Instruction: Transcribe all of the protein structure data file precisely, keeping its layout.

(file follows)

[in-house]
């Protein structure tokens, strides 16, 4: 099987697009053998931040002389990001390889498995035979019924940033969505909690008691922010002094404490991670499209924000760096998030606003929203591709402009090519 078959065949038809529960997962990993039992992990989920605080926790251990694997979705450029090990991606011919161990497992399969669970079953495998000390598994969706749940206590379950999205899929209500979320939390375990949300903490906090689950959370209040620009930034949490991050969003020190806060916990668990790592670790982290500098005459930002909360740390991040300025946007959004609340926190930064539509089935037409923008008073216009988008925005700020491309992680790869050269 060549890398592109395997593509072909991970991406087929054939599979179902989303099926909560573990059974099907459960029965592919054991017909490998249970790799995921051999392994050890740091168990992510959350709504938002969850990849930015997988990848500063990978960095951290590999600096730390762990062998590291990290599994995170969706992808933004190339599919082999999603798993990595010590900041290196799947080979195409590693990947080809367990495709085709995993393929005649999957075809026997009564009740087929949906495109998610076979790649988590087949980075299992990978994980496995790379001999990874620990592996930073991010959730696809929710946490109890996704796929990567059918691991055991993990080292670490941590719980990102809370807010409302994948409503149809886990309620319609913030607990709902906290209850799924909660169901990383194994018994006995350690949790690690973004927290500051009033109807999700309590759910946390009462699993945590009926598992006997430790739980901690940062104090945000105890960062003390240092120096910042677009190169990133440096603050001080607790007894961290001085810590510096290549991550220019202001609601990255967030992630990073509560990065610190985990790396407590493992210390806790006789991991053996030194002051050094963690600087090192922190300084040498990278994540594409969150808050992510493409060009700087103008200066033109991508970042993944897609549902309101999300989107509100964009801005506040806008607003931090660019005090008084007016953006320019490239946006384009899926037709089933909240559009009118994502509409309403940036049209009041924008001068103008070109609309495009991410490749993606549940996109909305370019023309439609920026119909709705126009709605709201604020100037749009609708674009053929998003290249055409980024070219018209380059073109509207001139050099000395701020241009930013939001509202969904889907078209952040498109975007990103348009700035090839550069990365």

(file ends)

[in-house]
């Protein structure tokens, strides 16, 4: 099987697009053998931040002389990001390889498995035979019924940033969505909690008691922010002094404490991670499209924000760096998030606003929203591709402009090519 078959065949038809529960997962990993039992992990989920605080926790251990694997979705450029090990991606011919161990497992399969669970079953495998000390598994969706749940206590379950999205899929209500979320939390375990949300903490906090689950959370209040620009930034949490991050969003020190806060916990668990790592670790982290500098005459930002909360740390991040300025946007959004609340926190930064539509089935037409923008008073216009988008925005700020491309992680790869050269 060549890398592109395997593509072909991970991406087929054939599979179902989303099926909560573990059974099907459960029965592919054991017909490998249970790799995921051999392994050890740091168990992510959350709504938002969850990849930015997988990848500063990978960095951290590999600096730390762990062998590291990290599994995170969706992808933004190339599919082999999603798993990595010590900041290196799947080979195409590693990947080809367990495709085709995993393929005649999957075809026997009564009740087929949906495109998610076979790649988590087949980075299992990978994980496995790379001999990874620990592996930073991010959730696809929710946490109890996704796929990567059918691991055991993990080292670490941590719980990102809370807010409302994948409503149809886990309620319609913030607990709902906290209850799924909660169901990383194994018994006995350690949790690690973004927290500051009033109807999700309590759910946390009462699993945590009926598992006997430790739980901690940062104090945000105890960062003390240092120096910042677009190169990133440096603050001080607790007894961290001085810590510096290549991550220019202001609601990255967030992630990073509560990065610190985990790396407590493992210390806790006789991991053996030194002051050094963690600087090192922190300084040498990278994540594409969150808050992510493409060009700087103008200066033109991508970042993944897609549902309101999300989107509100964009801005506040806008607003931090660019005090008084007016953006320019490239946006384009899926037709089933909240559009009118994502509409309403940036049209009041924008001068103008070109609309495009991410490749993606549940996109909305370019023309439609920026119909709705126009709605709201604020100037749009609708674009053929998003290249055409980024070219018209380059073109509207001139050099000395701020241009930013939001509202969904889907078209952040498109975007990103348009700035090839550069990365």